Syria talks: World powers agree to bolster truce and deliver aid

World and regional powers have agreed to try and turn a fragile truce in Syria into a comprehensive ceasefire.

Syria talks: World powers agree to bolster truce and deliver aid

World and regional powers have agreed to try and turn a fragile truce in Syria into a comprehensive ceasefire.

Meeting in Vienna, the global powers have also set a deadline of June 1 for the resumption of humanitarian aid to areas cut off from the outside world.

US secretary of state John Kerry said that if land routes remain blocked, food aid will be air dropped and international pressure will be increased on those preventing such relief from getting through.

He added that pressure will also be applied to stop indiscriminate use of force by the Syrian military.

But the meeting failed to devise any concrete ways of resolving the factional divisions driving the five-year war that has left hundreds of thousands dead and fuelled the rise of Islamic extremists.

Mr Kerry told reporters "a variety of competing interests are going to have to be reconciled" in order to end the conflict.

"Those involved in this conflict with competing agendas are going to have to prioritise peace," he said.

German foreign minister Frank-Walter Steinmeier spoke of "difficult, in part controversial" talks, which he described as normal "when 20 nations with very different experiences and a different view of Syria sit at one table".

One key division continues to be the fate of Syrian President Bashar Assad. Moscow opposes any attempt to forge a peace settlement that is conditional on his removal. But Russian foreign minister Sergey Lavrov said his country's support of the Syrian government did not constitute backing for Assad.

Instead, he said Russia supports "the fight against terrorism, and we don't see a better alternative to doing that than the Syrian army".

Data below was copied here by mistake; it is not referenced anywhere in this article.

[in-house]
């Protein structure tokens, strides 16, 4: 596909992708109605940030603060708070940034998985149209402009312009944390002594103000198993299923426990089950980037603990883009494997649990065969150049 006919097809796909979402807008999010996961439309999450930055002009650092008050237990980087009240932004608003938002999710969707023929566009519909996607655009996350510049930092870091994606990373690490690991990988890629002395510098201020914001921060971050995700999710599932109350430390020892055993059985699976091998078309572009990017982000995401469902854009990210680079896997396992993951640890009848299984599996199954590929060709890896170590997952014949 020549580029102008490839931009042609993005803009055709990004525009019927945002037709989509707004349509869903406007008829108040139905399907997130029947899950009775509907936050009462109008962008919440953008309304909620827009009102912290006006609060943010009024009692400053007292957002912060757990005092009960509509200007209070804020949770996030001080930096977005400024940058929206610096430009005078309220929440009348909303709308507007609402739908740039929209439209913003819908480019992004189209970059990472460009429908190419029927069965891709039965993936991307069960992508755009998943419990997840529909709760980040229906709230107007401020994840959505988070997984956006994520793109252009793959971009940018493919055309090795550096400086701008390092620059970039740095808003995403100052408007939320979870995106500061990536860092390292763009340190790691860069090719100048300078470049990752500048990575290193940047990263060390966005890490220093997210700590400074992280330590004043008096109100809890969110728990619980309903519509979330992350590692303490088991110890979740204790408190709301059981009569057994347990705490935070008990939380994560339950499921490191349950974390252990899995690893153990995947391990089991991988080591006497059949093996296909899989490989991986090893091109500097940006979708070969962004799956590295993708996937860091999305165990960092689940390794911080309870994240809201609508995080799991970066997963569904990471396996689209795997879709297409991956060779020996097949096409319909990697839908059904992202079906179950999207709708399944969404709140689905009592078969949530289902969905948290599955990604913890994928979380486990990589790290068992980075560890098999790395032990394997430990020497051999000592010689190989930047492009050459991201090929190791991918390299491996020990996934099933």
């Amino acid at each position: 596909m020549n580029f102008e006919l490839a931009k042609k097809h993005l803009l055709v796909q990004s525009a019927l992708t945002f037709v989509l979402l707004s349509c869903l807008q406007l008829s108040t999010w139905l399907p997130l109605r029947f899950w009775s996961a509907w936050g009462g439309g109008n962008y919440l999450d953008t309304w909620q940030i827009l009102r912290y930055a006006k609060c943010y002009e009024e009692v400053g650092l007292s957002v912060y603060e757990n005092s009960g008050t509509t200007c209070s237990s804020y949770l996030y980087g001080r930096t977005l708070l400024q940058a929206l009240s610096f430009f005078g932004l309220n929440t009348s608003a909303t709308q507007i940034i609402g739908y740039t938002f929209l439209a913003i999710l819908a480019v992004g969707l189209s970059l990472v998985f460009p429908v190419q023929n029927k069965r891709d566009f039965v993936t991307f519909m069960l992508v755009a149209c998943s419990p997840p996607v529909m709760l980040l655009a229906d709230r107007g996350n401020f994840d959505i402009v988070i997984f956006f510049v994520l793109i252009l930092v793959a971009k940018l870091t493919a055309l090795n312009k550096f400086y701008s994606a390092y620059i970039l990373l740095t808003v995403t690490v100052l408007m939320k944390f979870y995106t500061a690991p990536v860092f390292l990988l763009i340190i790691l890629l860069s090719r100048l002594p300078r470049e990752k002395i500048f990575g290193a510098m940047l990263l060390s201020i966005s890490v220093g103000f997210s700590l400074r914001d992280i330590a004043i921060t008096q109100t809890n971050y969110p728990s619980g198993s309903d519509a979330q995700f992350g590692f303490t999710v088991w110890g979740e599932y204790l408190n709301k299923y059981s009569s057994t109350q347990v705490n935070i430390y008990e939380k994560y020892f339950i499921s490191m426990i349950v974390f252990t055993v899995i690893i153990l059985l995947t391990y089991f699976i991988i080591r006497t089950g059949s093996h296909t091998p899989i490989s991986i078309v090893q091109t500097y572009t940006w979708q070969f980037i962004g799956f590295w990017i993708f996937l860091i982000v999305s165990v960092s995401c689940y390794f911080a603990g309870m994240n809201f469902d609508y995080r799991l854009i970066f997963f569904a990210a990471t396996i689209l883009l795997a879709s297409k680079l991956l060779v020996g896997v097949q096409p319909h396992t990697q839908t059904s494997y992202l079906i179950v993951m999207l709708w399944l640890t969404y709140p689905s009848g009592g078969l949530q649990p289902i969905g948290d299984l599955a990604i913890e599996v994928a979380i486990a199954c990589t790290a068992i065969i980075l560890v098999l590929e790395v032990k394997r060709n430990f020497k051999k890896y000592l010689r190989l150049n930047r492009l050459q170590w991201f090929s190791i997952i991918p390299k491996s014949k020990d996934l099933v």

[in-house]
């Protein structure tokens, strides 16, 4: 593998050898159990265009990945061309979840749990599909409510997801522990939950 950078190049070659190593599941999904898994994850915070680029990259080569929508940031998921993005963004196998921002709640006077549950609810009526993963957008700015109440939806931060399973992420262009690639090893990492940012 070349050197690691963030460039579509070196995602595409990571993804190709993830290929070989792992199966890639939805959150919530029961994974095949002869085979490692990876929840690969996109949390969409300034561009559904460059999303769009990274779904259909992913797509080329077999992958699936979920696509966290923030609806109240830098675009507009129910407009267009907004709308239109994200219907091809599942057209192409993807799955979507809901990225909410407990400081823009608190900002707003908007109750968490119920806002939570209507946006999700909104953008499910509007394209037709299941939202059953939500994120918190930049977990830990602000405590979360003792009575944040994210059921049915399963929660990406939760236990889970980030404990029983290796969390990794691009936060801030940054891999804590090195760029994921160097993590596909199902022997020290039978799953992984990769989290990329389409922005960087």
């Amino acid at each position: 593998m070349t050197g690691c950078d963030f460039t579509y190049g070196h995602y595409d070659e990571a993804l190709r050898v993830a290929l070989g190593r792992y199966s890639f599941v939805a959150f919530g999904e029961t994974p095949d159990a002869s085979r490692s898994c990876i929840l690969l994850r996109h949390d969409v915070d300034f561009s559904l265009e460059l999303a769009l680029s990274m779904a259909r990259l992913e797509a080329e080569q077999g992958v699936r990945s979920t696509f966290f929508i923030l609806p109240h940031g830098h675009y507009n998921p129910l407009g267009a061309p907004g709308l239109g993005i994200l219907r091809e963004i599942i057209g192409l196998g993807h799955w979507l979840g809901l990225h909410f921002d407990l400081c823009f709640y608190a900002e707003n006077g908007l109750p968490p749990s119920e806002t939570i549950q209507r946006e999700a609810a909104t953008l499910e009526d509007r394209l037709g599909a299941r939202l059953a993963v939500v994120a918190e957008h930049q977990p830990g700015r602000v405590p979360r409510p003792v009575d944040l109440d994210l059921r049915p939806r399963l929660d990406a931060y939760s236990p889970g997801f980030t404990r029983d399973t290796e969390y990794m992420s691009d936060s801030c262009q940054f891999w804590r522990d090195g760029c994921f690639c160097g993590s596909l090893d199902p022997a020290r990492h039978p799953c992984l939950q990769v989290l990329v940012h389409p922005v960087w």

Going into the talks, Mr Steinmeier repeated the position held by the West and the Saudi-backed opposition that an agreement should outline steps leading to the end of the Syrian leader's rule.

He told reporters: "This is necessary because there can be no lasting future for this country with Assad. This is why we must start negotiations here in Vienna ... about what a transition government could look like."

Mr Kerry said that "without a negotiated solution, Assad and his supporters will never end the war".

And he questioned suggestions that Assad was immune from international pressure to agree to a settlement, implying that other means could be applied if the Syrian leader refuses to co-operate.

If Assad "has reached a conclusion that there is no Plan B, he has done so without any foundation whatsoever, and it's very dangerous, dangerous," Mr Kerry said.

In a nod to Moscow, Assad's key international backer, Mr Kerry said Russia "has made it very clear" that Assad has signed on to commitments that include participation in peace talks, constitutional change and elections.

"But he has yet to live up to the first one, which is to participate fully in the Geneva talks on a political transition," he said.

Mr Kerry said the diplomats at the talks also called on all parties to dissociate themselves from Islamic State and the al Qaida affiliate, known as the Nusra Front.

Those comments reflect international concerns about attempts by Islamic radicals to form alliances with Syrian rebels, a concern Mr Lavrov said all participants at the talks share.

"In particular, we have the problem of al-Nusra," he said. "It is changing, it makes alliances with groups in the cessation of hostilities."

The talks, which included foreign ministers or other senior officials from more than 20 countries and organisations, were convened after discussions meant to reduce differences between rival factions sputtered last month in Geneva as fighting flared.

The current effort to end the five-year Syria conflict was largely spearheaded by Mr Kerry and Mr Lavrov, backed by major global and regional powers that formed the International Syria Support Group.

A truce brokered by the US and Russia sharply reduced violence in March, but that truce has been steadily eroding. The Vienna conference was called after UN Syria envoy Staffan de Mistura appealed last month to Washington and Moscow to directly intervene in putting the Syria dialogue back on track.

The Geneva talks stalled after the Western and Saudi-backed opposition suspended formal participation in the indirect talks with Assad's envoys to protest alleged government ceasefire violations, a drop in humanitarian aid deliveries and no progress in winning the release of detainees in Syria.

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